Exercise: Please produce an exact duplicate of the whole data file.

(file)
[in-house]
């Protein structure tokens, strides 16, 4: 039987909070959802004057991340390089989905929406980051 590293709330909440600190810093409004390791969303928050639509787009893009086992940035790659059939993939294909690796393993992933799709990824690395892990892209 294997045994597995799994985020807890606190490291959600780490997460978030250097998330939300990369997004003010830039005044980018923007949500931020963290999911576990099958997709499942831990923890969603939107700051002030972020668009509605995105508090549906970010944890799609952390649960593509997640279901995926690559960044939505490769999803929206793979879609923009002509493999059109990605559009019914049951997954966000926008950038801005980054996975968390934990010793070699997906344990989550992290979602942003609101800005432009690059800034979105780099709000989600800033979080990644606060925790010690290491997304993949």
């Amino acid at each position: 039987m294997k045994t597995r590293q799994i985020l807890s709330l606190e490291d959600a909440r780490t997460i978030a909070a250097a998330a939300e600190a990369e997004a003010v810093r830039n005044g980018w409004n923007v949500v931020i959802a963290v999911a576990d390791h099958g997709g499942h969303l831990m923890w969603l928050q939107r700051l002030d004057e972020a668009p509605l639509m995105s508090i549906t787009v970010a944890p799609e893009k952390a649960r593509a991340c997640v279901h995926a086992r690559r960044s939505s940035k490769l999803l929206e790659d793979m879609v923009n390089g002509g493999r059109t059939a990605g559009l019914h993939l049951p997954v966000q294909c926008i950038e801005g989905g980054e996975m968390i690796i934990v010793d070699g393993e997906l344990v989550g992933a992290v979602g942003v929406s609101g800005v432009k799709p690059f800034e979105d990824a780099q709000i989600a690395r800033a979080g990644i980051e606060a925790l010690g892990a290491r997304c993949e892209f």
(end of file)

[in-house]
């Protein structure tokens, strides 16, 4: 039987909070959802004057991340390089989905929406980051 590293709330909440600190810093409004390791969303928050639509787009893009086992940035790659059939993939294909690796393993992933799709990824690395892990892209 294997045994597995799994985020807890606190490291959600780490997460978030250097998330939300990369997004003010830039005044980018923007949500931020963290999911576990099958997709499942831990923890969603939107700051002030972020668009509605995105508090549906970010944890799609952390649960593509997640279901995926690559960044939505490769999803929206793979879609923009002509493999059109990605559009019914049951997954966000926008950038801005980054996975968390934990010793070699997906344990989550992290979602942003609101800005432009690059800034979105780099709000989600800033979080990644606060925790010690290491997304993949």
């Amino acid at each position: 039987m294997k045994t597995r590293q799994i985020l807890s709330l606190e490291d959600a909440r780490t997460i978030a909070a250097a998330a939300e600190a990369e997004a003010v810093r830039n005044g980018w409004n923007v949500v931020i959802a963290v999911a576990d390791h099958g997709g499942h969303l831990m923890w969603l928050q939107r700051l002030d004057e972020a668009p509605l639509m995105s508090i549906t787009v970010a944890p799609e893009k952390a649960r593509a991340c997640v279901h995926a086992r690559r960044s939505s940035k490769l999803l929206e790659d793979m879609v923009n390089g002509g493999r059109t059939a990605g559009l019914h993939l049951p997954v966000q294909c926008i950038e801005g989905g980054e996975m968390i690796i934990v010793d070699g393993e997906l344990v989550g992933a992290v979602g942003v929406s609101g800005v432009k799709p690059f800034e979105d990824a780099q709000i989600a690395r800033a979080g990644i980051e606060a925790l010690g892990a290491r997304c993949e892209f």